Passing the Torch to a New Diversity Champion

REDMOND, Wash. — July 29, 2008 — Microsoft has appointed Gwen Houston to replace Claudette Whiting as general manager of the Global Diversity and Inclusion Team. Whiting, who has held the position since 2001, will retire at the beginning of September, concluding a career in corporate diversity management that spanned nearly three decades.

Incoming general manager of global diversity and inclusion, Gwen Houston.

“Gwen has distinguished herself as a leader in the diversity and inclusion field,” said Whiting. “I’ve known and admired her for many years, and I’m confident that she will take Microsoft to the next level, building on the great leadership support and momentum already in place.”

Houston, who will officially start her new assignment on Sept. 15, has been leading corporate diversity initiatives for the past 16 years, most recently at the Campbell Soup Company, where she was vice president of diversity. She has also held similar posts at Aetna and Nike.

In an interview last March with “New Jersey Business Magazine”, Houston noted that diversity “is not just a moral imperative. It’s a business reality.”

PressPass asked Houston to further explain her approach to diversity management and discuss her perceptions of Microsoft.

PressPass: Why did you choose to come to Microsoft at this point in your career?

Gwen Houston: Microsoft was an easy choice for me. Having been in the diversity practice for many years, the chance to continue this work on a larger, global platform is the growth opportunity I’m looking for at this point in my life. Like many companies of its size and scope, Microsoft sees tremendous opportunities in emerging global markets. That also happens to be where the newest and most exciting inclusion opportunities exist today. Microsoft has a best-in-class reputation for its external outreach programs in communities all around the world, and its technological innovations give it the ability to truly change the world. That’s highly compelling for someone like me.

PressPass: What accomplishment are you proudest of in your last position at Campbell Soup?

Houston: When I joined Campbell almost five years ago, it was in a newly created role: vice president of diversity. As such, I had the opportunity to build the company’s diversity and inclusion operations from the bottom up. Reflecting back over those years, I am most proud of the fact that I was able to broaden the scope of diversity programs there from what was once a rather narrow perspective to what is now a global one, focused on both the workplace and the marketplace. I am also extremely proud of how the CEO and members of his senior executive team committed themselves to leading diversity and inclusion in a powerful and visible way. Each of them now has his or her o wn diversity development plan, which they revise on an annual basis. I feel I’m leaving them on a trajectory that should be sustainable for years to come.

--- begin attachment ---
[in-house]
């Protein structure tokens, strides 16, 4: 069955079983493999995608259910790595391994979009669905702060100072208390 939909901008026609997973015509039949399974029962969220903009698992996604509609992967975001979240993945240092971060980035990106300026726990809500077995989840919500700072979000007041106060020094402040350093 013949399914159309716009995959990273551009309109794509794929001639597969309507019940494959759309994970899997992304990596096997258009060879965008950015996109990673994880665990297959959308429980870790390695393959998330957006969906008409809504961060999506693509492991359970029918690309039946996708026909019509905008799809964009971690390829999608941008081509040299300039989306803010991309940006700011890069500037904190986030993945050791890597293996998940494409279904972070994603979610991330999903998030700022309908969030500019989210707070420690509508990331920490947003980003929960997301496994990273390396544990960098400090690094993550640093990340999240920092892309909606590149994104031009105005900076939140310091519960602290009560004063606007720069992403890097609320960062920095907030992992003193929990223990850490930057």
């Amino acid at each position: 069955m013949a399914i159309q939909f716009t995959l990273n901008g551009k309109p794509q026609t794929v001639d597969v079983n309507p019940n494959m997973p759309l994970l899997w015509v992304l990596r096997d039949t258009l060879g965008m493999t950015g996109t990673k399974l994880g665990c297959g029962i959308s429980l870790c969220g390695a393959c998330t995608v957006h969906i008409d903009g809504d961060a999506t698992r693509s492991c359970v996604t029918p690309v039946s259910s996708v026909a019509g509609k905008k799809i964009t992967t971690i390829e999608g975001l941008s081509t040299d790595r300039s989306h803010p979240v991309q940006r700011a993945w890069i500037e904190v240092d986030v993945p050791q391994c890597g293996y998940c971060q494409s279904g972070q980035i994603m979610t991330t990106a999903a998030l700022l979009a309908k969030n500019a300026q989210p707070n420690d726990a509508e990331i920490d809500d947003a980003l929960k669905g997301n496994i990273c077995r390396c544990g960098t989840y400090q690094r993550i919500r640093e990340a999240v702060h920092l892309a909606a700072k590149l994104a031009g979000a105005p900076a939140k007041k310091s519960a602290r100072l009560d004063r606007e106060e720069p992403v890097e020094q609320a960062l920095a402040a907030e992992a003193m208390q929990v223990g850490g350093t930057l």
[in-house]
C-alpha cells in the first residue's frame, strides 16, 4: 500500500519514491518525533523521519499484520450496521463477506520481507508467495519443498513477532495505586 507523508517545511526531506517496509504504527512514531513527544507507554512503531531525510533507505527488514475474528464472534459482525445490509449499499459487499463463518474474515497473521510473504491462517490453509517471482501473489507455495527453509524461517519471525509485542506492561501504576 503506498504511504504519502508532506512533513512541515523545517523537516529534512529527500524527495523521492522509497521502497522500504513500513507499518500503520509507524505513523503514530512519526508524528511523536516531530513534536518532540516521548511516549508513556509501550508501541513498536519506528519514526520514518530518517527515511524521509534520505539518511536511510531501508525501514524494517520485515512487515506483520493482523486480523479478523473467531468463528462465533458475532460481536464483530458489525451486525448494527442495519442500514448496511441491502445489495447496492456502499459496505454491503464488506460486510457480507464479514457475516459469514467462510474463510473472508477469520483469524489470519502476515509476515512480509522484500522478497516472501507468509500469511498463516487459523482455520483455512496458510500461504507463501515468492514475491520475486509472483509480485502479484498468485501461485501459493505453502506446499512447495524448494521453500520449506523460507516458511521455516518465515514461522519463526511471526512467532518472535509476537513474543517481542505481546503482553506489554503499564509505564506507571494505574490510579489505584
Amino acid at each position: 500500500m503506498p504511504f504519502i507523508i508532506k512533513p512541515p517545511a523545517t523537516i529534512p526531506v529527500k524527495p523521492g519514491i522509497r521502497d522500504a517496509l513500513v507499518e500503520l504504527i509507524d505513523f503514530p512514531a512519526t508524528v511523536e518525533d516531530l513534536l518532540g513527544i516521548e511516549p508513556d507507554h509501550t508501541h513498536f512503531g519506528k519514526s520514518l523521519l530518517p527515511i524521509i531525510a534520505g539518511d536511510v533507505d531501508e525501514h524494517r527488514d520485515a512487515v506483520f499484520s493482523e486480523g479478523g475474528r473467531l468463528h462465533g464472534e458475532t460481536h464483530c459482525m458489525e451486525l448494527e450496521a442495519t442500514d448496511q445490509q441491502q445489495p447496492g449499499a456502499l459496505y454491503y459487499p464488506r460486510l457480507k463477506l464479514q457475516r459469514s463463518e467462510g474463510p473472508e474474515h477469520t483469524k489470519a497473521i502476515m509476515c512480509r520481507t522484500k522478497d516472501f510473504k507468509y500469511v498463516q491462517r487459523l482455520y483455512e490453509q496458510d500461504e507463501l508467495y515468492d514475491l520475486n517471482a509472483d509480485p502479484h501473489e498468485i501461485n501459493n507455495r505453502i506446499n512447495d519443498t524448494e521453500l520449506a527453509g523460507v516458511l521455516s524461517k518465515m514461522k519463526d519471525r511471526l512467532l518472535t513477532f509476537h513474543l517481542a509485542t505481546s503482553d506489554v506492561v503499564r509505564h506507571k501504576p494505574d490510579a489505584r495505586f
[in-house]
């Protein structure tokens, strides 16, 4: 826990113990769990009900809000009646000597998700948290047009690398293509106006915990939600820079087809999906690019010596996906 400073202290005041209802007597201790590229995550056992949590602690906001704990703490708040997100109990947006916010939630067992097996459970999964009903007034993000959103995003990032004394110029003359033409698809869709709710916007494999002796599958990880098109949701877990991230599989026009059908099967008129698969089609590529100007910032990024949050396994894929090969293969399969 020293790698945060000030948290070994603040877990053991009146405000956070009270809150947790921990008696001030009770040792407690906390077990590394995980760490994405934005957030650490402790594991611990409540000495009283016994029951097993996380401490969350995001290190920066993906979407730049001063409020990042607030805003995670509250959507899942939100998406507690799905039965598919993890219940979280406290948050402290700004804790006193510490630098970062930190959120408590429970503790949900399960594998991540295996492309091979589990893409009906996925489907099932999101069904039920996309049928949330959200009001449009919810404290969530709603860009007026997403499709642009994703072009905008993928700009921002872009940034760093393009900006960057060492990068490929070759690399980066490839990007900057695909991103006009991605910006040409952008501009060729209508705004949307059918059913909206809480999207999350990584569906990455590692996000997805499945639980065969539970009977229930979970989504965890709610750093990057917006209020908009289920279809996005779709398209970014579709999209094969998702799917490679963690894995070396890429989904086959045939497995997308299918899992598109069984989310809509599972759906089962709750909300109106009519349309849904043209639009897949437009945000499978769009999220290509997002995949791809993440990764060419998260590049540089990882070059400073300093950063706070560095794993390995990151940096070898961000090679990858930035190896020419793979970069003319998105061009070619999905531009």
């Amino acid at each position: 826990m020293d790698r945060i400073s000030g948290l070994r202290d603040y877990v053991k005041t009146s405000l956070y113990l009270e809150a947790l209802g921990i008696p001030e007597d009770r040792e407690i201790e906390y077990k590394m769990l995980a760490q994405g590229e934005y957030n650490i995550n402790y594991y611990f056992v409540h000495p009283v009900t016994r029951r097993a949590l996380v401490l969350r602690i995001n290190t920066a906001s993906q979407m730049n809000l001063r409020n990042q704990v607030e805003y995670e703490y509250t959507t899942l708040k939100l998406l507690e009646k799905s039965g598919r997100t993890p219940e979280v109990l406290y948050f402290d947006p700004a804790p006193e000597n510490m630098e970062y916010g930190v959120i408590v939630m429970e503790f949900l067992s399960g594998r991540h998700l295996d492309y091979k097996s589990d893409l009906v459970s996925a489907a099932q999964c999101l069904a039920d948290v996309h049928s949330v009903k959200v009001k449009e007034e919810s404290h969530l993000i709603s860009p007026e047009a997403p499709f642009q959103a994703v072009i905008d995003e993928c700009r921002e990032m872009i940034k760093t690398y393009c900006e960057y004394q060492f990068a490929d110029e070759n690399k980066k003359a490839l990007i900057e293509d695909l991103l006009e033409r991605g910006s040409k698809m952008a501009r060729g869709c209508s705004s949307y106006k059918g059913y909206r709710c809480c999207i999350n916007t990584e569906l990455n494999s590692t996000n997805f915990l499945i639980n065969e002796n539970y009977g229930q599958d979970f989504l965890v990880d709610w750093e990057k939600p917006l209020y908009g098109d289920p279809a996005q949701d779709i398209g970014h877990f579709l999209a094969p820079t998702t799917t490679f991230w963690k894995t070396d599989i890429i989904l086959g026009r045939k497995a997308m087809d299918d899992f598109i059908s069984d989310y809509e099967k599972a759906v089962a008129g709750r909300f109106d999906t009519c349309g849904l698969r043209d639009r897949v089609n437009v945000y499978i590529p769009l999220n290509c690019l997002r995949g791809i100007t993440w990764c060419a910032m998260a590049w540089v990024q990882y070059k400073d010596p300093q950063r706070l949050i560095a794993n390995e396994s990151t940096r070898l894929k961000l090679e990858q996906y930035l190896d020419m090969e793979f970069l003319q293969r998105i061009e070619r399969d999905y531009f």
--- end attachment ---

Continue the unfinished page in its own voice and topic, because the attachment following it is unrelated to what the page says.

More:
PressPass: How would you describe your approach to corporate diversity management?

Houston: I believe that unless we work to build inclusive environments — organizational cultures where all are truly valued and encouraged to fully contribute their talents — diversity gains will not be sustained. I place at least as much emphasis on the qualitative aspects of diversity as I do on the quantitative. Building an inclusive organization is not just about the diversity scorecard data we track to measure our progress. It is as much about our attitude and behaviors as leaders and having a sense of empathy for the different experiences that people go through. The ability to effectively engage and work with others who are different from us is not necessarily an innate skill; it must be learned.

PressPass: What has been your own experience in trying to build a career in the corporate world? Have you experienced any obstacles? How did you overcome them?

Houston: Microsoft will be the fifth corporation I will have worked for over the span of my career. Experience has taught me that talent, hard work and humility triumph over everything. As a woman of color, I have learned to not let other people’s limited thinking be a barrier to my success. My philosophy is to try to be the best I can be every day. When confronted with temporary challenges, I’ve learned to simply work harder and smarter. If I didn’t like my job or my manager, I didn’t wait for things to change; I tried to change them myself, even if it meant switching jobs. And over the years, I’ve learned to be flexible about my personal definition of success.

PressPass: At this point, what do you believe will be your biggest opportunities or challenges in ensuring that Microsoft is a leader in diversity within in the IT industry?

Houston: Integrating diversity and inclusion principles into the business in a way that enhances innovation and drives marketplace penetration and growth is both a challenge and an opportunity.


Microsoft’s Diversity Awards

  • 2008: Best Diversity Companies list, Diversity/Careers in Engineering & Information Technology

  • 2008: Best Companies for Diverse Graduates list, Diversity Edge Magazine

  • 2008: Chairman’s Award, Black Data Processing Associates

  • 2008 Diversity & Inclusion award, “Tampa Bay Business Journal”

  • 2007: Number 1 Employer of Choice, National Society of Black Engineers

  • 2007: Best Companies for GLBT Equality, Human Rights Campaign Foundation

  • 2007: Best 100 Companies for Working Mothers, “Working Mother” magazine

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